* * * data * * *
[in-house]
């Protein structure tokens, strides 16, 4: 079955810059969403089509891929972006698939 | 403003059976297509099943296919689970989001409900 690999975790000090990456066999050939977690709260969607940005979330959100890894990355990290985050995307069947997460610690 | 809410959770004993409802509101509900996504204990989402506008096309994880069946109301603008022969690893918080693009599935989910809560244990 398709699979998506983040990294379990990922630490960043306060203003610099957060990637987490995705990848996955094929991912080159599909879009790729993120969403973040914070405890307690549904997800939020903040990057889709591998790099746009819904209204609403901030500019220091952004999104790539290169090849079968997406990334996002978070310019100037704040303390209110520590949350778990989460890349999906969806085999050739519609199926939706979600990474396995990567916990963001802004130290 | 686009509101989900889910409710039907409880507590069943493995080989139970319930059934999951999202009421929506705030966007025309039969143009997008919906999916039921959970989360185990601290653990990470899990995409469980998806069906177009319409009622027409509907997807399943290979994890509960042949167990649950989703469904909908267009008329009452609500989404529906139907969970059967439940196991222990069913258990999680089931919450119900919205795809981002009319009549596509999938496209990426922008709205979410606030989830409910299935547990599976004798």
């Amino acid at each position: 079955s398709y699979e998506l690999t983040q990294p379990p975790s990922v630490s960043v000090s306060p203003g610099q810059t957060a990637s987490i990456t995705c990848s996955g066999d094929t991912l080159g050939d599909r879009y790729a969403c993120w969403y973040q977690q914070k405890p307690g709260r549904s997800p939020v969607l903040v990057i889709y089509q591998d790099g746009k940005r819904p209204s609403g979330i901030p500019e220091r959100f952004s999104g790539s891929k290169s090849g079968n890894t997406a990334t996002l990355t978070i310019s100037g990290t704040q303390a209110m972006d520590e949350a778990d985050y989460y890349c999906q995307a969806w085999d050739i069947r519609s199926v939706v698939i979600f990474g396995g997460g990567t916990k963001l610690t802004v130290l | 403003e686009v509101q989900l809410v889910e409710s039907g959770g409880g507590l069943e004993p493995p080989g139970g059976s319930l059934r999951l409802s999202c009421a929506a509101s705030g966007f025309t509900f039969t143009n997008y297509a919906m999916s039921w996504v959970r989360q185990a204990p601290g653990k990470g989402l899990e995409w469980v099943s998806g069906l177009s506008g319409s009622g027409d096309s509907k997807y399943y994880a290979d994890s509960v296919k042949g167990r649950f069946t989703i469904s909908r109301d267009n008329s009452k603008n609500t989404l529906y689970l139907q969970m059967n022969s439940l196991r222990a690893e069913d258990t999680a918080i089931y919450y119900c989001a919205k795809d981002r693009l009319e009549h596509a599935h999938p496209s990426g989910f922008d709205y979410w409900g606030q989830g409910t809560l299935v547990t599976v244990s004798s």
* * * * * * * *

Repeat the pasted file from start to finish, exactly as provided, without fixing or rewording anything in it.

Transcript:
[in-house]
């Protein structure tokens, strides 16, 4: 079955810059969403089509891929972006698939 | 403003059976297509099943296919689970989001409900 690999975790000090990456066999050939977690709260969607940005979330959100890894990355990290985050995307069947997460610690 | 809410959770004993409802509101509900996504204990989402506008096309994880069946109301603008022969690893918080693009599935989910809560244990 398709699979998506983040990294379990990922630490960043306060203003610099957060990637987490995705990848996955094929991912080159599909879009790729993120969403973040914070405890307690549904997800939020903040990057889709591998790099746009819904209204609403901030500019220091952004999104790539290169090849079968997406990334996002978070310019100037704040303390209110520590949350778990989460890349999906969806085999050739519609199926939706979600990474396995990567916990963001802004130290 | 686009509101989900889910409710039907409880507590069943493995080989139970319930059934999951999202009421929506705030966007025309039969143009997008919906999916039921959970989360185990601290653990990470899990995409469980998806069906177009319409009622027409509907997807399943290979994890509960042949167990649950989703469904909908267009008329009452609500989404529906139907969970059967439940196991222990069913258990999680089931919450119900919205795809981002009319009549596509999938496209990426922008709205979410606030989830409910299935547990599976004798």
């Amino acid at each position: 079955s398709y699979e998506l690999t983040q990294p379990p975790s990922v630490s960043v000090s306060p203003g610099q810059t957060a990637s987490i990456t995705c990848s996955g066999d094929t991912l080159g050939d599909r879009y790729a969403c993120w969403y973040q977690q914070k405890p307690g709260r549904s997800p939020v969607l903040v990057i889709y089509q591998d790099g746009k940005r819904p209204s609403g979330i901030p500019e220091r959100f952004s999104g790539s891929k290169s090849g079968n890894t997406a990334t996002l990355t978070i310019s100037g990290t704040q303390a209110m972006d520590e949350a778990d985050y989460y890349c999906q995307a969806w085999d050739i069947r519609s199926v939706v698939i979600f990474g396995g997460g990567t916990k963001l610690t802004v130290l | 403003e686009v509101q989900l809410v889910e409710s039907g959770g409880g507590l069943e004993p493995p080989g139970g059976s319930l059934r999951l409802s999202c009421a929506a509101s705030g966007f025309t509900f039969t143009n997008y297509a919906m999916s039921w996504v959970r989360q185990a204990p601290g653990k990470g989402l899990e995409w469980v099943s998806g069906l177009s506008g319409s009622g027409d096309s509907k997807y399943y994880a290979d994890s509960v296919k042949g167990r649950f069946t989703i469904s909908r109301d267009n008329s009452k603008n609500t989404l529906y689970l139907q969970m059967n022969s439940l196991r222990a690893e069913d258990t999680a918080i089931y919450y119900c989001a919205k795809d981002r693009l009319e009549h596509a599935h999938p496209s990426g989910f922008d709205y979410w409900g606030q989830g409910t809560l299935v547990t599976v244990s004798s």